Oil prices fell on Friday as a combination of poor economic data from China and a move by Norway’s sovereign wealth fund to divest from the oil sector boosted bearish sentiment.
Friday, March 8, 2019
Oil prices sold off on Friday on weak data from China, poor jobs figures in the U.S., and news that Norway’s sovereign wealth fund was divesting from the oil sector.
Oil sinks on weak Chinese data. Weak economic data in China dragged down crude oil in early trading on Friday. “The trade surplus shrank unexpectedly sharply in February because exports slumped by more than 20% year-on-year. Imports were down year-on-year for the third month in a row. All of this fuels new fears about the economy in China and the world,” Commerzbank wrote in a note. “That said, Chinese crude oil imports appeared unaffected by any of this in February: according to the Chinese customs authorities, they soared by 22% year-on-year to 10.23 million barrels per day – their third-highest level ever.”
China oil demand could peak by 2025. China is already the world’s largest market for electric vehicles, and EVs could translate into peak demand – at least in China – as early as 2025. That conclusion comes from Morgan Stanley, which sees a peak coming much sooner than most analysts. “China will no longer be the growth driver of global crude demand,” Andy Meng wrote in March 5 report. “We believe the refiners and petroleum stations are the largest potential losers, while the battery companies are likely to become the key winners.”
China’s refined products exports surge. Demand for gasoline and diesel are slowing in China, but crude oil imports have been steadily rising. Refiners are processing crude into refined products and exporting them, exacerbating the global oversupply of gasoline. Bloomberg says even more refining capacity is opening this year, which could drag down the entire sector.
Shareholders pressing for changes to executive compensation. The Wall Street Journal reports that Kimmeridge Energy Management, a private equity firm, is using its 5 percent stake in PDC Energy (NASDAQ: PDCE) to push for changes to executive compensation, a dividend for shareholders, exploration of potential deals with rivals and a reduction of administrative costs. The move highlights the increasing pressure on shale companies to demonstrate profitability and shareholder returns.
Rosneft sends naptha to rescue Maduro. Rosneft sent cargoes of naptha to Venezuela to help PDVSA process its heavy crude, a lifeline for President Maduro who is suffocating under U.S. sanctions. Without diluents, PDVSA’s oil production would collapse, so the shipments could prevent such a catastrophe. Meanwhile, PDVSA has lost control of several key refineries in the Caribbean.
Venezuela suffers massive blackout. A blackout struck much of Venezuela early Friday, and while the country is no stranger to electricity outages, this one was one of the largest and most widespread in years. President Maduro blamed sabotage for the outage.
Norway to dump oil from $1 trillion wealth fund. Norway has decided to exclude oil producers from its $1 trillion sovereign wealth fund, a significant move that highlights investor anxiety about the longevity of the oil business. The fund owns $37 billion in oil and gas shares, but the fund recommended the divestment in order to avoid the risk of volatile and low oil prices. “The goal is to make our collective wealth less vulnerable to a lasting fall in oil prices,” said Siv Jensen, finance minister of Norway. The plan still needs approval by parliament. Oil and gas stocks globally fell on the news.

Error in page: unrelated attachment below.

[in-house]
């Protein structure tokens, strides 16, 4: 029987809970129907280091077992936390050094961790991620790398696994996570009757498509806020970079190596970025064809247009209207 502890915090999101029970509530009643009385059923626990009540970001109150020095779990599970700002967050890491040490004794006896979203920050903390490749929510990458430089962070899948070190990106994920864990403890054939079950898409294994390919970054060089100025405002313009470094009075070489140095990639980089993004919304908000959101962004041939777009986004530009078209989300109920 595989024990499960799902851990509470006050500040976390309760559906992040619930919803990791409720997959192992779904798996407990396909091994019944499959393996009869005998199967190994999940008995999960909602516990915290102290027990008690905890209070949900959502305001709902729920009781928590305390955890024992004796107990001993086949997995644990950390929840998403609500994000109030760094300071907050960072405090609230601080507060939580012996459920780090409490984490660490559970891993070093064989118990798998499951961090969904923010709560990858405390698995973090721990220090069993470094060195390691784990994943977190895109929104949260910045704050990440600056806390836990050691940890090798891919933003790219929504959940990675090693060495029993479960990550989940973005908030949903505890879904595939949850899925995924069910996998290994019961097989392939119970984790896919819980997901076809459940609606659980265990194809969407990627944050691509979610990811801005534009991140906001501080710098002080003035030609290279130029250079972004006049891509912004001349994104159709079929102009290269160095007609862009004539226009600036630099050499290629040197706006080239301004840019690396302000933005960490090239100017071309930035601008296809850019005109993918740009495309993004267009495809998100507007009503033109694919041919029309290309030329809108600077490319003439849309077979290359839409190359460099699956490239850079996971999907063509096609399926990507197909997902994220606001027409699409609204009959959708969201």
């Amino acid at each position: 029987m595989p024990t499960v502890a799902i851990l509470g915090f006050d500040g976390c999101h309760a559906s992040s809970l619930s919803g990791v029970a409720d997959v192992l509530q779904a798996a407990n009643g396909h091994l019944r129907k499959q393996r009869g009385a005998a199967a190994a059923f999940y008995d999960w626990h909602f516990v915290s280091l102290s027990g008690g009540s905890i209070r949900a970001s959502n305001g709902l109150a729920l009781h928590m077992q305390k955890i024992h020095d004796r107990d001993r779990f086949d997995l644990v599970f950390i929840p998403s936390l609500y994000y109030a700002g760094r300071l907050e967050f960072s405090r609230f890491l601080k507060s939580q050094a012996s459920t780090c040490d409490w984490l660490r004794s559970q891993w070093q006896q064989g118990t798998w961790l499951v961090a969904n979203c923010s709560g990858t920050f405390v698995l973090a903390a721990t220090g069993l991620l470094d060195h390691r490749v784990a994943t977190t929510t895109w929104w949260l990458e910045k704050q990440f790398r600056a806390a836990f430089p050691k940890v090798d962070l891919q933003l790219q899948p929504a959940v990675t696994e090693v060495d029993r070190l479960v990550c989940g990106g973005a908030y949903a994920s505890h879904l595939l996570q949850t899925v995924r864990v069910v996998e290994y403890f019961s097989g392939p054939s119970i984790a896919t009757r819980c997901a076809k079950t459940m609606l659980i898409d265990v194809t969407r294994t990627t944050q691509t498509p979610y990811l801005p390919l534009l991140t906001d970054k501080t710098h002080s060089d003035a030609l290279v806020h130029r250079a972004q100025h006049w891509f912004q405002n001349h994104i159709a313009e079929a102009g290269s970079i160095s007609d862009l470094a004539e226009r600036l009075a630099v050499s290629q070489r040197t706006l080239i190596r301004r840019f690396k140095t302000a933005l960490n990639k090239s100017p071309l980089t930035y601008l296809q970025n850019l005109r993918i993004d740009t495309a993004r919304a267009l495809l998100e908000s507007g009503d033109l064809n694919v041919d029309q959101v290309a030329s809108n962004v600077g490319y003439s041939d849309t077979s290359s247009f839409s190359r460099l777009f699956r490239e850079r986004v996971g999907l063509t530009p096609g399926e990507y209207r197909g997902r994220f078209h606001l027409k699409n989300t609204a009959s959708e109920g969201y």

Exxon to ramp up spending. ExxonMobil (NYSE: XOM) announced this week aggressive plans to ratchet up spending in order to grow production. The major is focusing on several key areas – the Permian, Guyana, Brazil, LNG and petrochemicals. Exxon will increase spending to $30 billion this year, up from $26 billion in 2018. It will spend an additional $3 billion in 2020, and then maintain a $30-$35 billion annual spending rate through the middle of the 2020s. The company’s share price declined on the news, another sign that heavy-spending strategies have fallen out of favor with Wall Street.
Exxon’s shares downgraded. On Friday, Exxon dropped another 2 percent, weighed down by falling oil prices but also because Cowen downgraded Exxon’s shares to Market Perform from Outperform. Exxon’s “counter-cyclical investment decision may look prescient in future years, but we do not believe the investor community is willing to place that same bet today and are downgrading the stock as a result,” Cowen analyst Jason Gabelman said.
Exxon and Chevron spend on Permian. Both oil majors gave presentations to investors this week, and both highlighted ambitious plans to spend heavily in the Permian. Chevron expects its Permian output to soar to 900,000 bpd by 2024, and Exxon will reach the 1 mb/d mark in the region by the same date. The majors are becoming shale companies, and the shale industry is increasingly dominated by the majors.
White House presses automakers to support weak fuel economy rules. Top Trump officials pressured major automakers to support the administration’s gutting of fuel economy standards, but car companies are wary of the uncertainty as California pushes back. Bloomberg reports that the Trump team delivered an “us-versus-them challenge,” demanding they support the Trump policy or to back California’s standards. For their part, automakers want the White House and California officials to reach an agreement to provide a single, nationwide standard.